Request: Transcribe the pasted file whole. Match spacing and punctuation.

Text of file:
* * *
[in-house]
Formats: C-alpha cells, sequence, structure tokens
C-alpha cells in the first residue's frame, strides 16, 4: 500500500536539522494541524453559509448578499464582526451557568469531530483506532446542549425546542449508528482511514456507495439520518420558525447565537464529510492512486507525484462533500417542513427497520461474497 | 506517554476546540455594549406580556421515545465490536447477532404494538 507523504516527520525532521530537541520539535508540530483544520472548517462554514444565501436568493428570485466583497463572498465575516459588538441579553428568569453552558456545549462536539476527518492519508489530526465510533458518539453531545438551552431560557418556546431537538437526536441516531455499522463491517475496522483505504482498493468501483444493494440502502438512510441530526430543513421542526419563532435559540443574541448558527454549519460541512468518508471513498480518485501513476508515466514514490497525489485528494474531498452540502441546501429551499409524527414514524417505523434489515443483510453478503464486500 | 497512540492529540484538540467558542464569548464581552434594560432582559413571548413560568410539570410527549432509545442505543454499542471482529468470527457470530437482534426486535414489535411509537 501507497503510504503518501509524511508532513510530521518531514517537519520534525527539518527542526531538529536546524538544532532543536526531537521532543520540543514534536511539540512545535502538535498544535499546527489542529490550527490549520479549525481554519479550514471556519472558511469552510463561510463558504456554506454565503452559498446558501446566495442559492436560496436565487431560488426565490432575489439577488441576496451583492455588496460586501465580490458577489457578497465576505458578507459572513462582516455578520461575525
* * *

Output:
[in-house]
Formats: C-alpha cells, sequence, structure tokens
C-alpha cells in the first residue's frame, strides 16, 4: 500500500536539522494541524453559509448578499464582526451557568469531530483506532446542549425546542449508528482511514456507495439520518420558525447565537464529510492512486507525484462533500417542513427497520461474497 | 506517554476546540455594549406580556421515545465490536447477532404494538 507523504516527520525532521530537541520539535508540530483544520472548517462554514444565501436568493428570485466583497463572498465575516459588538441579553428568569453552558456545549462536539476527518492519508489530526465510533458518539453531545438551552431560557418556546431537538437526536441516531455499522463491517475496522483505504482498493468501483444493494440502502438512510441530526430543513421542526419563532435559540443574541448558527454549519460541512468518508471513498480518485501513476508515466514514490497525489485528494474531498452540502441546501429551499409524527414514524417505523434489515443483510453478503464486500 | 497512540492529540484538540467558542464569548464581552434594560432582559413571548413560568410539570410527549432509545442505543454499542471482529468470527457470530437482534426486535414489535411509537 501507497503510504503518501509524511508532513510530521518531514517537519520534525527539518527542526531538529536546524538544532532543536526531537521532543520540543514534536511539540512545535502538535498544535499546527489542529490550527490549520479549525481554519479550514471556519472558511469552510463561510463558504456554506454565503452559498446558501446566495442559492436560496436565487431560488426565490432575489439577488441576496451583492455588496460586501465580490458577489457578497465576505458578507459572513462582516455578520461575525